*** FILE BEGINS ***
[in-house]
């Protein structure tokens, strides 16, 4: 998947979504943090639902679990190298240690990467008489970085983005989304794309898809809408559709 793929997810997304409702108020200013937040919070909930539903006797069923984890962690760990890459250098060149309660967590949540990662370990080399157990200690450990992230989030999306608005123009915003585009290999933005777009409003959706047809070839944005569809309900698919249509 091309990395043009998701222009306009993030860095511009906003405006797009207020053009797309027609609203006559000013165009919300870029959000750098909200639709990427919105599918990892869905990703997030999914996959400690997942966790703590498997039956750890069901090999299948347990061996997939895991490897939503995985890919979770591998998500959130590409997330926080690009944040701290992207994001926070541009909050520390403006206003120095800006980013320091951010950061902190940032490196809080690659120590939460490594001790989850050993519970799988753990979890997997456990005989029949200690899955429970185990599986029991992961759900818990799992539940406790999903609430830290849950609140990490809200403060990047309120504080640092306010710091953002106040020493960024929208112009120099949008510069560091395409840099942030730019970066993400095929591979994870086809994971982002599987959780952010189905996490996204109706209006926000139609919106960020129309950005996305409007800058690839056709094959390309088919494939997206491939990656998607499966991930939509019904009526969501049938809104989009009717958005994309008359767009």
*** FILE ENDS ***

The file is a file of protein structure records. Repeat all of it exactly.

[in-house]
């Protein structure tokens, strides 16, 4: 998947979504943090639902679990190298240690990467008489970085983005989304794309898809809408559709 793929997810997304409702108020200013937040919070909930539903006797069923984890962690760990890459250098060149309660967590949540990662370990080399157990200690450990992230989030999306608005123009915003585009290999933005777009409003959706047809070839944005569809309900698919249509 091309990395043009998701222009306009993030860095511009906003405006797009207020053009797309027609609203006559000013165009919300870029959000750098909200639709990427919105599918990892869905990703997030999914996959400690997942966790703590498997039956750890069901090999299948347990061996997939895991490897939503995985890919979770591998998500959130590409997330926080690009944040701290992207994001926070541009909050520390403006206003120095800006980013320091951010950061902190940032490196809080690659120590939460490594001790989850050993519970799988753990979890997997456990005989029949200690899955429970185990599986029991992961759900818990799992539940406790999903609430830290849950609140990490809200403060990047309120504080640092306010710091953002106040020493960024929208112009120099949008510069560091395409840099942030730019970066993400095929591979994870086809994971982002599987959780952010189905996490996204109706209006926000139609919106960020129309950005996305409007800058690839056709094959390309088919494939997206491939990656998607499966991930939509019904009526969501049938809104989009009717958005994309008359767009």